In the history of the local Laois music scene, there’s few bands that are remembered as fondly as The Mere Mortals.
Comprised of one Tullamore man, vocalist Paul Marren, and five Portlaoise men, Ollie Plunkett, Pat Critchley, Paul Brophy, Dick Duff and Des Rigney, the band were all over the Laois music scene.
Speaking on early LaoisToday podcast in 2018, Ollie Plunkett recalled the early days in the 1980s.
“A group of us went to Spain on holidays. At the time I could play (badly) about two songs on the guitar. We booked into the hotel and we told the manager of the hotel we were in a band and we could play and so he put up these posters in the hotel.
“We thought it was all just a bit of a laugh so we went down on the Friday evening, there was about 300-400 lined up for this Irish band.
“I proceeded to play the first bit of a song on the guitar and that went down badly. Pat Critchley said he couldn’t play an instrument at the time but he could do a solo if he took out the hurl and a ball.
“The end result was your man got fairly thick and chased me up the shaft of the hotel so I hid up there for a while trying to avoid him.”
Paul Brophy told the story of their first gig.
“The first gig, Portlaoise were playing in a Leinster hurling final against Rathnure.
“The plan was that if they won the match we would do our first gig that night in the GAA centre in Portlaoise.
“With full time up on the match Portlaoise were winning by 2 points so we all headed up to Langton’s thinking they’d won the match. We were all celebrating there and someone came in and said Rathnure were after getting a goal and we ended up losing by a point.
“We came back to Portlaoise and a good few drinks were had and it came to late in the night and someone said ‘it’s bad form now that the fact they’ve lost the match that ye didn’t get up and play.’
“We got up, at this stage we weren’t in any position to play any instrument but we got up anyway. Our drummer at the time kind of revelled in doing Hawaii 5O on the drums. He was flying at this and we all had left at this stage because we realized how bad things were.”
Things could only get any better.
Paul Marren outlined how he got involved and the grass roots of the band.
“I suppose I was more a shouting and roaring man than a vocalist but the way I got involved was through Pat Critchley, ‘Zoom’. Pat was telling me there was a bit of a band going, and I was into music.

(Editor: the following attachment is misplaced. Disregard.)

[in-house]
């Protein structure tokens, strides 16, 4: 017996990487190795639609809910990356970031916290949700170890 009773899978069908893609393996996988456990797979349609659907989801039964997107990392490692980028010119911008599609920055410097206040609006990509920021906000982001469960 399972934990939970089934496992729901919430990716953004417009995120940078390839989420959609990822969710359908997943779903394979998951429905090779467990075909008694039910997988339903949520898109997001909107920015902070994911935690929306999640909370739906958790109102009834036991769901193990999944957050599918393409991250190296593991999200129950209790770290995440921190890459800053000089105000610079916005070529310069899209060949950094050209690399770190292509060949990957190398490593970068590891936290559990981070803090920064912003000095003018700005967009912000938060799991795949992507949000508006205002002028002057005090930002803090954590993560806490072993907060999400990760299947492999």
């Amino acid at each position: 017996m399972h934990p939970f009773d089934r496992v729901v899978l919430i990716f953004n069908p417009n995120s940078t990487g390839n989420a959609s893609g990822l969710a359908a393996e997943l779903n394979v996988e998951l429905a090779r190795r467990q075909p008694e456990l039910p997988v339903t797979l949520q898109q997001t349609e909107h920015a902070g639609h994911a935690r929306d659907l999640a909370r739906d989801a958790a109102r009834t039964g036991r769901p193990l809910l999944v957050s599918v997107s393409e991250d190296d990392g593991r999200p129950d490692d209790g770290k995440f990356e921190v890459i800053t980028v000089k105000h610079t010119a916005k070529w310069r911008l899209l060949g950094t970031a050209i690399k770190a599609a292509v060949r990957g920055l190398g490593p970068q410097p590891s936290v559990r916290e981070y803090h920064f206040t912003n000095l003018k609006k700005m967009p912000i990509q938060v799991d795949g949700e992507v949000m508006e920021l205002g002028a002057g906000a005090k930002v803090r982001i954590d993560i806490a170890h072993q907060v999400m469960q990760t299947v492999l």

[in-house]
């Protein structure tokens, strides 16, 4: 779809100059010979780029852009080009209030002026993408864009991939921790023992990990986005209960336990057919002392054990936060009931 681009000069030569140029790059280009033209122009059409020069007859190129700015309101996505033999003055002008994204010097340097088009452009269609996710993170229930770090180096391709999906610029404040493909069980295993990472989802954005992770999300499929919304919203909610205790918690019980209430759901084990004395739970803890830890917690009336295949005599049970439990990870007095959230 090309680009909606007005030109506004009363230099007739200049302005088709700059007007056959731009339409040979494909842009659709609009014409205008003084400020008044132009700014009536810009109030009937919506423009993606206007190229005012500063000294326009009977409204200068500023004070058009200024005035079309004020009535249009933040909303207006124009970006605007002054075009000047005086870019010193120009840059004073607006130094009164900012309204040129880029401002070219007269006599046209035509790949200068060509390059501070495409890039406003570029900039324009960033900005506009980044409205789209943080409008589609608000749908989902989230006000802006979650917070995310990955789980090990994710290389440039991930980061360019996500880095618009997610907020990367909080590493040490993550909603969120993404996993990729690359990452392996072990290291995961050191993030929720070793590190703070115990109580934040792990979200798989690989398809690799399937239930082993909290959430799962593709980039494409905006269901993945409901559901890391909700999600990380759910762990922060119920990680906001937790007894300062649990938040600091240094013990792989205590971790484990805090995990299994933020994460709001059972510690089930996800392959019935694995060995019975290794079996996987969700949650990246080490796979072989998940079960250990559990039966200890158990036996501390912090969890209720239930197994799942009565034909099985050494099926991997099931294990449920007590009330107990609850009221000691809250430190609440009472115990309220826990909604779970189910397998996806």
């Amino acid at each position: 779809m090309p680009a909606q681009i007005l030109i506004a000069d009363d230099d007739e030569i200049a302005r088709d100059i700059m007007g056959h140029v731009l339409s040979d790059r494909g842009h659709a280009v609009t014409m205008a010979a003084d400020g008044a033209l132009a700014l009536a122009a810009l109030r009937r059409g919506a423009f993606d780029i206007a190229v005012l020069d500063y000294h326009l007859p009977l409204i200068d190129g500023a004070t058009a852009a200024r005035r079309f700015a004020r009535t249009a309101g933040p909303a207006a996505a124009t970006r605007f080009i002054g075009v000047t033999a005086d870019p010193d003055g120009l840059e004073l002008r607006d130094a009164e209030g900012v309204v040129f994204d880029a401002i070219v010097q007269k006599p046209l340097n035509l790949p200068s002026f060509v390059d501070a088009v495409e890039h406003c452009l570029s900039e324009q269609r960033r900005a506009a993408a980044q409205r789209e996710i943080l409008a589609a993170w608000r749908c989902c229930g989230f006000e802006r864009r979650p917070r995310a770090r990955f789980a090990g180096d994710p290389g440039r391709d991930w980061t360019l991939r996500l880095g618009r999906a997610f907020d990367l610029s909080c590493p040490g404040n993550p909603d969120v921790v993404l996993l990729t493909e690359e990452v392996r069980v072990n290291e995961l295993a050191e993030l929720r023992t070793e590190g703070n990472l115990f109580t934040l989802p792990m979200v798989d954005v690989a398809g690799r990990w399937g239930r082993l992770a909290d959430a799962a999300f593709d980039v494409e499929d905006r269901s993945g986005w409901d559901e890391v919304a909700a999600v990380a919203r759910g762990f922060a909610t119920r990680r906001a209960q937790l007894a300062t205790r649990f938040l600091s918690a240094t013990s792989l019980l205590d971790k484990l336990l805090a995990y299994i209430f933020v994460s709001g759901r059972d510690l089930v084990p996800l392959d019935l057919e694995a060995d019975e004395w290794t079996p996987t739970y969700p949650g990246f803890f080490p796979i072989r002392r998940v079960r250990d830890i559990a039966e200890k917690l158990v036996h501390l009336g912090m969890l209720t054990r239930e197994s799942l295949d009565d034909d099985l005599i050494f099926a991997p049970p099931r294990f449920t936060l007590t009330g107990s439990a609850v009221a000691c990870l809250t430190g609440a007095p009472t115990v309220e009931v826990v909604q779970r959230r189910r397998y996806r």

“We got together, we started practicing in Ollie’s brother’s house, George’s up in Ratheven.
“We were writing songs up there and we were practicing songs up there, I think the first song we tried to put together was ‘Stand By Me’ and the reasoning behind that was because it was the three chord trick, a lot of our songs depending on being a three chord trick.”
They had great success in the famed Baggot’s Inn in Dublin where they performed for several months.
“We were there every Thursday for maybe six or seven months. Initially we booked in and it went down well because the promoters of some of these venues, they want to see the venue full, and we filled the venue even though it was all exported in from Laois.
“Some of the gigs were memorable because you felt as if you brought the crowd somewhere, there was great atmosphere.”
The band took some infamous mystery tours in their time together and Paul Brophy discussed these.
“Mystery tours would last a weekend. One of them was to the Aran Islands, we filled a bus at the top square in Portlaoise and drove around the top square a couple of times. The lad’s thought we were going to The Heath, but we told them to bring overnight stuff anyway, they knew it was a weekend. We subsidized it as well.
“We had a massive weekend down there, we stayed in a hostel. The American Bar, that’s where we played outside in the garden.
“There was a fancy restaurant across the road and we were playing out on the lawn blasting it out very loud and the owner of the restaurant came out irate because all her customer’s were leaving because they couldn’t enjoy their meals.
“The guy in the American Bar and herself didn’t get on so he was telling us, but he was telling us don’t worry about it lads ‘turn it up!.'”
And they also famously played on stage at Feile 1990 in Semple Stadium.
“It was a brilliant occasion.It was fabulous to play Semple Stadium.
“We met up with many artists who were big at the time, Van Morrison and The Pogues, Van the Man, he made sure everyone else was cleared out before he went backstage.
“When Zoom came off he said to one of the promoters ‘that’s a bloody disgrace, they’re making shit of that pitch.'”
Amazingly, the band almost made it as international film stars, having auditioned for The Commitments.
“We were playing Baggot’s Inn one night and Christine Hubbard, the casting agents, called us.
“We thought it was a bit of a laugh, someone was playing a prank. We were told to come down to this restaurant, we went down and nobody gave us any idea it was a film or anything.
“We went down and went into this room and at the time Alan Parker was the director, we were brought down one by one.
“We were to talk to this script, they didn’t tell us to put on a Dublin accent, so we just talked through it still kind of hungover from the night before. Then they asked us to play, we played for about half an hour.
“We didn’t get it, I think it was Glen Hansard from the Frames at the time.
“The funny thing is they were all queueing up and we bypassed them all so they must have thought we had potential.”
Who knows where the band could be now if that had worked out!
You can listen to the podcast below: